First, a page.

Megan (jehoshabeath) wrote,
Megan
jehoshabeath

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Schoolwork: Essays and note-taking

I'm slowly working my way through The Complete Guide to Asperger's Syndrome by Tony Attwood and the current chapter is discussing cognitive abilities and challenges in school. It made me think back to when I was in school...

In 9th grade English class, we wrote our first research paper. We all went to the Library and were told to select a work of British literature for the project. I had no idea what to choose! I ended up working from Milton's Paradise Lost, even though I'd never read it before. The next challenge was learning the concept of a secondary source. I didn't see how other people's opinions about this work were relevant. Couldn't the poem speak for itself? I had no interest in secondary sources. They seemed to cloud my view of the original work. But the teacher said that we had to use secondary sources. We had to write quotations from them on notecards and include the references on the back. Well, notecards seemed pretty neat to me, but I was still annoyed by the lack of direction with regards to what I should actually put on the notecards. I didn't understand the concept of a thesis and so my "thesis" was some invisible vagueness around which I had to arrange my notecards. What? I had no idea what I was talking about, which made me very unhappy. I needed clear direction. I needed someone to tell me what to write. Do you want to know the patterns of grammar or a list of symbolic references used in the poem? No, they wanted me to "argue" something. But...how can I have an opinion on something that I just learned about? I needed to believe wholeheartedly in what I was writing. I felt very insincere writing about something that was not "truth." So, through the duration of the project I was quite miserable.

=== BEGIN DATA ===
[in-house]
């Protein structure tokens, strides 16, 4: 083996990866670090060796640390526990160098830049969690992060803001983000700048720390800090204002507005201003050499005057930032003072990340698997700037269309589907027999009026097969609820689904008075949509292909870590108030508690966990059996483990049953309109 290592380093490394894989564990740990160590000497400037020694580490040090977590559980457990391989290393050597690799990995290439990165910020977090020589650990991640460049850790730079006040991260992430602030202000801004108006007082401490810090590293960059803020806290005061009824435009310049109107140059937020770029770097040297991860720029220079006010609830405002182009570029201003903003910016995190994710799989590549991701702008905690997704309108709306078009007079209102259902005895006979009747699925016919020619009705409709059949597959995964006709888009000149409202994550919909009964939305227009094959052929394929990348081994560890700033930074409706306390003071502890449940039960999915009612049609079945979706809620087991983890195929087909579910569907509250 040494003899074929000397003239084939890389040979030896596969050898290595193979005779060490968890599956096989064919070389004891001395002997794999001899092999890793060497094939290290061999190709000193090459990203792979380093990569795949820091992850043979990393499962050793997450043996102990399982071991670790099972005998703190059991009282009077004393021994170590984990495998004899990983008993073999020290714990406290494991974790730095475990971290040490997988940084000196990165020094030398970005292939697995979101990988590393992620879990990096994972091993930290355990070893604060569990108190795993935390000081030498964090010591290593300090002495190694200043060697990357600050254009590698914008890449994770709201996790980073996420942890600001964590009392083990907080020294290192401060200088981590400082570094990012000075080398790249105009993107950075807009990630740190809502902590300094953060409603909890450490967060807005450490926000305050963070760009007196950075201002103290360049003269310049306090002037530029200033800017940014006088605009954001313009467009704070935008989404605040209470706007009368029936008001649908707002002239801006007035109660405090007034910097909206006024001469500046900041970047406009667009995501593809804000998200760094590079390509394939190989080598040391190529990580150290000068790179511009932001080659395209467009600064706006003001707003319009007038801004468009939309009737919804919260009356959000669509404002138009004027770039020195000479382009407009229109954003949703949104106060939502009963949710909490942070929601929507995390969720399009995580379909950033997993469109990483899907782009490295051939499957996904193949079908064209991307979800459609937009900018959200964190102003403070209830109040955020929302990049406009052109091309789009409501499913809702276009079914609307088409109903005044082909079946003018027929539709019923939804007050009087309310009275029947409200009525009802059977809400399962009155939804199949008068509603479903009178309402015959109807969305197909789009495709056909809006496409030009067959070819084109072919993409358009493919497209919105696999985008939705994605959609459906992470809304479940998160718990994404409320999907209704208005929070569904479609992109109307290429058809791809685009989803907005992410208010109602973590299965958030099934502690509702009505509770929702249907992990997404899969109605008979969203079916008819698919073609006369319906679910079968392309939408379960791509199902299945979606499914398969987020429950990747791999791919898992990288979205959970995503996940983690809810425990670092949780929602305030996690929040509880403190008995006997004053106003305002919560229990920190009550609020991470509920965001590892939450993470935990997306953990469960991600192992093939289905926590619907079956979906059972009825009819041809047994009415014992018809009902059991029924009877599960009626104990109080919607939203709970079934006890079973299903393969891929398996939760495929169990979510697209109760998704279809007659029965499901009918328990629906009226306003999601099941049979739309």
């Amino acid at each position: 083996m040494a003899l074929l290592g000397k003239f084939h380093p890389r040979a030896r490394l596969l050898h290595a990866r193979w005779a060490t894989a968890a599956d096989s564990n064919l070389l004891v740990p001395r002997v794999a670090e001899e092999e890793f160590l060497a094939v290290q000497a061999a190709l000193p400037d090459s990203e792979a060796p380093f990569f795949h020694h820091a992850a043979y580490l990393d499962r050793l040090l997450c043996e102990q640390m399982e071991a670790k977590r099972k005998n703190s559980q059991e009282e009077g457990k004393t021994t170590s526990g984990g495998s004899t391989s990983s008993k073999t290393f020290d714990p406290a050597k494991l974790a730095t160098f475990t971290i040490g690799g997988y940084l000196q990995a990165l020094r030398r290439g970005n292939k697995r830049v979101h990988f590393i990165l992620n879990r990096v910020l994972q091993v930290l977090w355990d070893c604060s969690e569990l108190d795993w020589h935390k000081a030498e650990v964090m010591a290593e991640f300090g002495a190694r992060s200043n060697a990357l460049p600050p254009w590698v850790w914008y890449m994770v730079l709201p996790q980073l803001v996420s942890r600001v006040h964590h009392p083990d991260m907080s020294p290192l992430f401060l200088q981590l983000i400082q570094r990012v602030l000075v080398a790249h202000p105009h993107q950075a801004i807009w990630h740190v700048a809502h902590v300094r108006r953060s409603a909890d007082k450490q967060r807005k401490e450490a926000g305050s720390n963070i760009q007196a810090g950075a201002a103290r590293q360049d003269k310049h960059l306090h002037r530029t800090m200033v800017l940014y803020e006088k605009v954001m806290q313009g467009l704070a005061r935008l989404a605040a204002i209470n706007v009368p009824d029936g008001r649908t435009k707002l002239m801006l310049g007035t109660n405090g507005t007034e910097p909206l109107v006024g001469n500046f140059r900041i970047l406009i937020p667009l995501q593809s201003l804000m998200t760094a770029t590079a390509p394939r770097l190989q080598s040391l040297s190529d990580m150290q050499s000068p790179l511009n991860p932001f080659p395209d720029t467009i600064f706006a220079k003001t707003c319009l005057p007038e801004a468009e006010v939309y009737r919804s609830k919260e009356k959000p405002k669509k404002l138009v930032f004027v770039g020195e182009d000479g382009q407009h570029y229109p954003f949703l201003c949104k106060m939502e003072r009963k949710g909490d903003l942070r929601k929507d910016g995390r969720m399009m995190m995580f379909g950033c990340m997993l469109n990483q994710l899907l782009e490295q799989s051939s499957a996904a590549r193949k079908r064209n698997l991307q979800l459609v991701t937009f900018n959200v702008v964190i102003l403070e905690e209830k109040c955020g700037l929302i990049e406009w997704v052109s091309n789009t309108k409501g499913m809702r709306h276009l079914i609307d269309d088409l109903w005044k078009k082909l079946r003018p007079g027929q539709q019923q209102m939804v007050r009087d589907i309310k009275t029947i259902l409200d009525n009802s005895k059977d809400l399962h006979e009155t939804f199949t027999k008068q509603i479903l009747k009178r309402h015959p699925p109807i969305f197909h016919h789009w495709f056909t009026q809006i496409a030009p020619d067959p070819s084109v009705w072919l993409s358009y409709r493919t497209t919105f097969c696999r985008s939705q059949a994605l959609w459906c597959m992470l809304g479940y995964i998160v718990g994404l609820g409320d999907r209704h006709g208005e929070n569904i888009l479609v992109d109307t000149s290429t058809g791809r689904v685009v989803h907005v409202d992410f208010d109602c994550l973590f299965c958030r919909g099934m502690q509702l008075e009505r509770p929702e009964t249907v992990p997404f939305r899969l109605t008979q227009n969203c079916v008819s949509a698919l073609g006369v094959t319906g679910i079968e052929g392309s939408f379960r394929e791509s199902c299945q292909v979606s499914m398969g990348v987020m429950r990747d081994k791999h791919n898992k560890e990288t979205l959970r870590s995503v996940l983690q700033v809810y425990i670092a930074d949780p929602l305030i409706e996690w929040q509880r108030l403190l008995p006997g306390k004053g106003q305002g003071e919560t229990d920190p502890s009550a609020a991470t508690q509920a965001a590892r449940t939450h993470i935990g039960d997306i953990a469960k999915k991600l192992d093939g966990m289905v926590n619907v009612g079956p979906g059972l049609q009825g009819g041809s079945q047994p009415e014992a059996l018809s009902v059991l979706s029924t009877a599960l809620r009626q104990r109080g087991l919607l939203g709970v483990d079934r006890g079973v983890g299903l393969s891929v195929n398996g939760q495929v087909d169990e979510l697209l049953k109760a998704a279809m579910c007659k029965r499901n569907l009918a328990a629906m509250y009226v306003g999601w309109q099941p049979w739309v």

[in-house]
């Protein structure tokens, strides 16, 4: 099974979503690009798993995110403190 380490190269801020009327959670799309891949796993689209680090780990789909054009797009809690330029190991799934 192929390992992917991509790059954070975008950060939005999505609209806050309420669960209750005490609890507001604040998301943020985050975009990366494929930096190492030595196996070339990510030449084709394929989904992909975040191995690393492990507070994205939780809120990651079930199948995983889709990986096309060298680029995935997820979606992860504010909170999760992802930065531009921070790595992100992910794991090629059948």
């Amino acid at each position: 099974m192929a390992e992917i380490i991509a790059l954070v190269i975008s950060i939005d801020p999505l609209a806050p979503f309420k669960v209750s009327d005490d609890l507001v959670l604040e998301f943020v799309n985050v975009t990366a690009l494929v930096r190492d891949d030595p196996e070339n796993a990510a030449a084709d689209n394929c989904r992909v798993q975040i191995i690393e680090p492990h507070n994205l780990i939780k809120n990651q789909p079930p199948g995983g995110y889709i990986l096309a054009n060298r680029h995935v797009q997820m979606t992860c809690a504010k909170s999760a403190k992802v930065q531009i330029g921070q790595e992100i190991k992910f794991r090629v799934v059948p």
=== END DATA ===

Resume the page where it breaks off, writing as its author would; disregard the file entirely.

Compare this to my creative writing project that same year where I had read the Titanic hearing transcripts along with every history book that I could find on the subject. I used the microfilm reader at the Williamsport public library to search for information that might have been left out of the books. I copied photographs and analyzed them. I drew my own copies from the photographs. I charted out lists of the characteristics of the various lookouts - height, eye color, anything I could find in the crew papers and primary sources. I compared lifeboat photographs with crew and passenger testimonies to identify lifeboat #6. I could even tell you the names of some of the blurry people who were in the boat, even though the history books didn't label them. (Since there were only four men in boat #6, it was pretty easy to distinguish them! There's the Canadian passenger with the mustache, there's Mr. Hitchens at the helm, and Mr. Fleet preparing the lines at the front of the boat where he had been rowing next to the Canadian...) I stayed up to write by day and stayed up by night to think. When my teacher seemed displeased with my enthusiasm, I became very angry. This was truth! It had to be treated with the utmost respect. But as far as the research paper went, I wanted nothing to do with it.